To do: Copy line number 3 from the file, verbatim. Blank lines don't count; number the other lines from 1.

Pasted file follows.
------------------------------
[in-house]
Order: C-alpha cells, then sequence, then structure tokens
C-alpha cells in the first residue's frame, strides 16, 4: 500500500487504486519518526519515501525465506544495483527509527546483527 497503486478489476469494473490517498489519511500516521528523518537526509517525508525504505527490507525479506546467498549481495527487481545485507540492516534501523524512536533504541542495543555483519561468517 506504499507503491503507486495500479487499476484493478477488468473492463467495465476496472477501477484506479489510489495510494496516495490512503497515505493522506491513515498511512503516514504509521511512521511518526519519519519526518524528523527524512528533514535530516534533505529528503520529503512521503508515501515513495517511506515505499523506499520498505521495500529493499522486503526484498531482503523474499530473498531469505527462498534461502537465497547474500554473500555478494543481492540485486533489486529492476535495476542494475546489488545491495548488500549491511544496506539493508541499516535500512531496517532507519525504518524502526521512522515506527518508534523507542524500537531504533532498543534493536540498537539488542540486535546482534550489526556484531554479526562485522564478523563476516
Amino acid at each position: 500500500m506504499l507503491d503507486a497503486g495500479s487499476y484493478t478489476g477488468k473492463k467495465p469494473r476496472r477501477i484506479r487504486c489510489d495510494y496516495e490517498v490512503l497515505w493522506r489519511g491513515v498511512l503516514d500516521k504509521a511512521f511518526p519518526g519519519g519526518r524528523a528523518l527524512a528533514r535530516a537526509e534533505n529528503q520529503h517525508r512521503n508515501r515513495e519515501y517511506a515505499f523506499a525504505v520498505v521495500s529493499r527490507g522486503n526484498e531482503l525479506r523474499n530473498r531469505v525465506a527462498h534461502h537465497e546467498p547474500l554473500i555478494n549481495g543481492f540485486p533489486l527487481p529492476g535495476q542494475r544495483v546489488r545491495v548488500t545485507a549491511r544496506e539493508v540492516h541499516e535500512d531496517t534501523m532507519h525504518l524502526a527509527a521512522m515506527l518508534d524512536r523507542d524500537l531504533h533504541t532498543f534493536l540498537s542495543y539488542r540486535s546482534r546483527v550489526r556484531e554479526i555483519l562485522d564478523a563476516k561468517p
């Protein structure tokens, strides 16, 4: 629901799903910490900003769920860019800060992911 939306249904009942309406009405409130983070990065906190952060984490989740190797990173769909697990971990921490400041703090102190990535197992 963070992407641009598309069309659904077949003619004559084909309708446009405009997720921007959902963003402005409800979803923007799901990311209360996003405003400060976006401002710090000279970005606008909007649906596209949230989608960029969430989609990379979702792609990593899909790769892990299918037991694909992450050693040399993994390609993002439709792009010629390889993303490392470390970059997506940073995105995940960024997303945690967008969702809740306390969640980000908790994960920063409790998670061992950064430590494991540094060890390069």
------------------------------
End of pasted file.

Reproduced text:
C-alpha cells in the first residue's frame, strides 16, 4: 500500500487504486519518526519515501525465506544495483527509527546483527 497503486478489476469494473490517498489519511500516521528523518537526509517525508525504505527490507525479506546467498549481495527487481545485507540492516534501523524512536533504541542495543555483519561468517 506504499507503491503507486495500479487499476484493478477488468473492463467495465476496472477501477484506479489510489495510494496516495490512503497515505493522506491513515498511512503516514504509521511512521511518526519519519519526518524528523527524512528533514535530516534533505529528503520529503512521503508515501515513495517511506515505499523506499520498505521495500529493499522486503526484498531482503523474499530473498531469505527462498534461502537465497547474500554473500555478494543481492540485486533489486529492476535495476542494475546489488545491495548488500549491511544496506539493508541499516535500512531496517532507519525504518524502526521512522515506527518508534523507542524500537531504533532498543534493536540498537539488542540486535546482534550489526556484531554479526562485522564478523563476516